New York issues stricter rules on vaccine medical exemptions, sparks fresh debate

The regulations are meant to keep people from securing medical exemptions for non-medical causes to avoid vaccinations. 2019 marked the biggest measles outbreak in decades in the United States with 1,203 individual cases of measles confirmed in 30 states

The New York State Department of Health and Office of Children and Family Services has sparked a debate after it issued emergency regulations for non-medical exemptions for children attending a school or childcare. It is meant to keep people from securing medical exemptions for non-medical causes to avoid vaccinations. The year 2019 marked the biggest measles outbreak in decades in the United States with 1,203 individual cases of measles confirmed in 30 states.

It is the greatest number of cases reported in the US since 1992 and measles was declared eliminated in 2000, says the Centre for Disease Control. More than 75% of the cases this year have been linked to outbreaks in New York and New York City. The exemptions for non-medical reasons was ended in June. 

New York State Health Commissioner Dr. Howard Zucker said in a statement, "These regulations will ensure that those who have legitimate medical reasons for not getting vaccinated are still able to obtain medical exemptions, while also preventing abuse of this option by those without such medical conditions. Immunizations are safe and effective and give children the best protection from serious childhood diseases. We will continue to do everything possible to promote public health for all New Yorkers, especially our children."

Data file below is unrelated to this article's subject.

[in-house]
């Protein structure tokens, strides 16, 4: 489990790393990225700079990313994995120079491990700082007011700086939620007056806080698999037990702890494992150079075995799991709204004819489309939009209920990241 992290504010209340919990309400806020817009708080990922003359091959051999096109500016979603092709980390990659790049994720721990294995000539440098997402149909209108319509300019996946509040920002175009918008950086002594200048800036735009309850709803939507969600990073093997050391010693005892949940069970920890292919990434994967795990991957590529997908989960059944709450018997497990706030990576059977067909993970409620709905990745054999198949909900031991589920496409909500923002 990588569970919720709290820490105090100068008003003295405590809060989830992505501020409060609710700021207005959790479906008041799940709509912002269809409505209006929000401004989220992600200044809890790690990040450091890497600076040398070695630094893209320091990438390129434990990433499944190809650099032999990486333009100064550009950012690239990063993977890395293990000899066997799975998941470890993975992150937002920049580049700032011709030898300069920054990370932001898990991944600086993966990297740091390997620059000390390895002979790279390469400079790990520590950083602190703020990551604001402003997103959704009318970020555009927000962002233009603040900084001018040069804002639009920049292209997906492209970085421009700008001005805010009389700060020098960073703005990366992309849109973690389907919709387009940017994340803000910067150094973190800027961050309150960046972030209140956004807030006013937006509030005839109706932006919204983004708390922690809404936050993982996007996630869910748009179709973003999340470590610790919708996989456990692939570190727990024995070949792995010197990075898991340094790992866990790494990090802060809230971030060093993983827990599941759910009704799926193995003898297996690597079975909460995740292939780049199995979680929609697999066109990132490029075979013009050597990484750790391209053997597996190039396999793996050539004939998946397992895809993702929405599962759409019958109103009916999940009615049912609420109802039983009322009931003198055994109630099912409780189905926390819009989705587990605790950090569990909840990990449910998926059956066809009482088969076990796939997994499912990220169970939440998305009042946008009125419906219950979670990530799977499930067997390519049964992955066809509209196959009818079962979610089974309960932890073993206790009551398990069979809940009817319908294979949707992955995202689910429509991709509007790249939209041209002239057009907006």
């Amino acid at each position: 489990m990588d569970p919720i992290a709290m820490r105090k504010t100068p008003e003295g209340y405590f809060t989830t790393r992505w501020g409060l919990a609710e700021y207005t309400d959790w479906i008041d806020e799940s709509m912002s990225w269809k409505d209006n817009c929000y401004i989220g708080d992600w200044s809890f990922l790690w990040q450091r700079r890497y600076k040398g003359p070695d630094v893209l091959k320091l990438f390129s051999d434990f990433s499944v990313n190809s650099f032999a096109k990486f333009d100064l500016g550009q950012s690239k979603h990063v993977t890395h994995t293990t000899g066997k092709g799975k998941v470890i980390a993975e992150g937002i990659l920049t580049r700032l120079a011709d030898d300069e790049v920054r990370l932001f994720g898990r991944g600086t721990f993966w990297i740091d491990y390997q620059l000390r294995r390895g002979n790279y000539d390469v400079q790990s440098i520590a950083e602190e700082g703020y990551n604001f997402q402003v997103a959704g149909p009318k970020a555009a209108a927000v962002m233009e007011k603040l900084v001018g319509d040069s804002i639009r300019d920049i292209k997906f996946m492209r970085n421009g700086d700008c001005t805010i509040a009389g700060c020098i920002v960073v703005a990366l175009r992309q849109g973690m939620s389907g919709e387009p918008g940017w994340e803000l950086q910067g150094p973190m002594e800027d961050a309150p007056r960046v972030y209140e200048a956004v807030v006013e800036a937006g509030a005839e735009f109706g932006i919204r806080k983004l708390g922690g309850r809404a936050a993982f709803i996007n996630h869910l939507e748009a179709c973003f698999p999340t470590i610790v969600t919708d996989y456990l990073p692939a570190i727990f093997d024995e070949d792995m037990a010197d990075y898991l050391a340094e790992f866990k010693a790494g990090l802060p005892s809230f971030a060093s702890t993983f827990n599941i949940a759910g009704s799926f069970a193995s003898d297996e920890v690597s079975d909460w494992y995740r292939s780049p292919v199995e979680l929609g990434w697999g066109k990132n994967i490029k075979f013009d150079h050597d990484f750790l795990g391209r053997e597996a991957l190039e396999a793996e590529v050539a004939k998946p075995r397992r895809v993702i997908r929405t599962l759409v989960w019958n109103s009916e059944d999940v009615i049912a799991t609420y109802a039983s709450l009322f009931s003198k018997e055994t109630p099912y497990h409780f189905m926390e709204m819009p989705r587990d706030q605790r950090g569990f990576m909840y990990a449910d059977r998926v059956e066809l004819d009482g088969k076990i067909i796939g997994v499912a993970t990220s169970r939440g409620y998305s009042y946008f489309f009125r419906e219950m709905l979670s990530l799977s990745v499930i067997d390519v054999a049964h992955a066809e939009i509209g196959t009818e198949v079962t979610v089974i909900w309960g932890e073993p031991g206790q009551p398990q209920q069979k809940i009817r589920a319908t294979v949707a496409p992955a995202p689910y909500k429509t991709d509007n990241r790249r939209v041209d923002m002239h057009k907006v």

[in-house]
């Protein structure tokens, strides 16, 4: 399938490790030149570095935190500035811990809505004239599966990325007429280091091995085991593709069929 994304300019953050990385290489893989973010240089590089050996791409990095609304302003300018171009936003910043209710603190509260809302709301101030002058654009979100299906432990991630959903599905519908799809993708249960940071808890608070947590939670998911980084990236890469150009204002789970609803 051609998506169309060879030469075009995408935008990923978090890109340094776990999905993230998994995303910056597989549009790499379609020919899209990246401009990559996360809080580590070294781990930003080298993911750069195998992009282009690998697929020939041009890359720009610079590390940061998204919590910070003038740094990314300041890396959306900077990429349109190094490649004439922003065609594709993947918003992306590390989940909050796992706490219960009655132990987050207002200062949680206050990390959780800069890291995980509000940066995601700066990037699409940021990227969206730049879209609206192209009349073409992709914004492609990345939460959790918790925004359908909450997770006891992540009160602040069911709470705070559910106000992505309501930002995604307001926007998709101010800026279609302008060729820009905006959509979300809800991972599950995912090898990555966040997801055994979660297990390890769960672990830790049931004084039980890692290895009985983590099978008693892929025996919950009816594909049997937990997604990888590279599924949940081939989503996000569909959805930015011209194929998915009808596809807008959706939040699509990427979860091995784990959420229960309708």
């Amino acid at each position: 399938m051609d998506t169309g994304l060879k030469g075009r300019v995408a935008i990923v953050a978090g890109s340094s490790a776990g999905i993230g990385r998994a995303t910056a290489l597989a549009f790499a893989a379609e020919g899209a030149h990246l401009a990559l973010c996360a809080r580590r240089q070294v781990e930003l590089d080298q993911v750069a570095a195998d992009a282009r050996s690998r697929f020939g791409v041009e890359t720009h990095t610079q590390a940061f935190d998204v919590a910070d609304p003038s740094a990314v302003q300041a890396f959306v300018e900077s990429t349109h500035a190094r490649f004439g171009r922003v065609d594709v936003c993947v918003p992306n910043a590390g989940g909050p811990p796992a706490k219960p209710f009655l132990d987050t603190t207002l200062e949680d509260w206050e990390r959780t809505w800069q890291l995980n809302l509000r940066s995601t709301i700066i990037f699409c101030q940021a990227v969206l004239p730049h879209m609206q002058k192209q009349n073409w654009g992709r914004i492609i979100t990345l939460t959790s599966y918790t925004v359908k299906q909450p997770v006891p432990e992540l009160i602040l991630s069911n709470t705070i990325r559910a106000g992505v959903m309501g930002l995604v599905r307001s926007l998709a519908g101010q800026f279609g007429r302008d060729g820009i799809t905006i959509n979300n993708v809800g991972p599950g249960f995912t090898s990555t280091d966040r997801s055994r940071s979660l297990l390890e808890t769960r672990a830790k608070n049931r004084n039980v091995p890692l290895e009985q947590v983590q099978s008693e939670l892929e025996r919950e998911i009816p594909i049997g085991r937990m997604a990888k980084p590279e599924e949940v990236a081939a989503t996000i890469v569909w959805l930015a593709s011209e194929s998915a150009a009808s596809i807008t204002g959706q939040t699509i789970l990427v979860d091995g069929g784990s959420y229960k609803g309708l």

Pro vaccination advocates have welcomed the move. Amy Pisani, Executive Director of Vaccinate Your Family said that the availability of medical exemptions adequately covers all the valid reasons for a child to be exempted from vaccination. "Individuals who decline immunizations are making a choice that puts their own children and the larger community at risk of deadly diseases. By following the Centers for Disease Control and Prevention’s recommended immunization schedule, parents can be assured they are following the best tested and most effective schedule for their children," she said. 

However, increased scrutiny has irked non-vaccinators. "New York is meddling in the doctor/patient relationship.  A bureaucrat with a small list of what 'qualifies' for a medical exemption is suddenly more qualified to determine if a child can have a medical exemption, versus a doctor who has walked through an adverse reaction with a child," said Connie Johnson of Michigan for Vaccine Choice. "It is unconscionable," she said, pointing out that monetary award in a vaccine court for an injury would not qualify for a medical exemption. She said that they believe that the system would not safeguard and protect their families as claimed. "The 'science' has shown pro-vaccine messages, by untrusted strangers will backfire."


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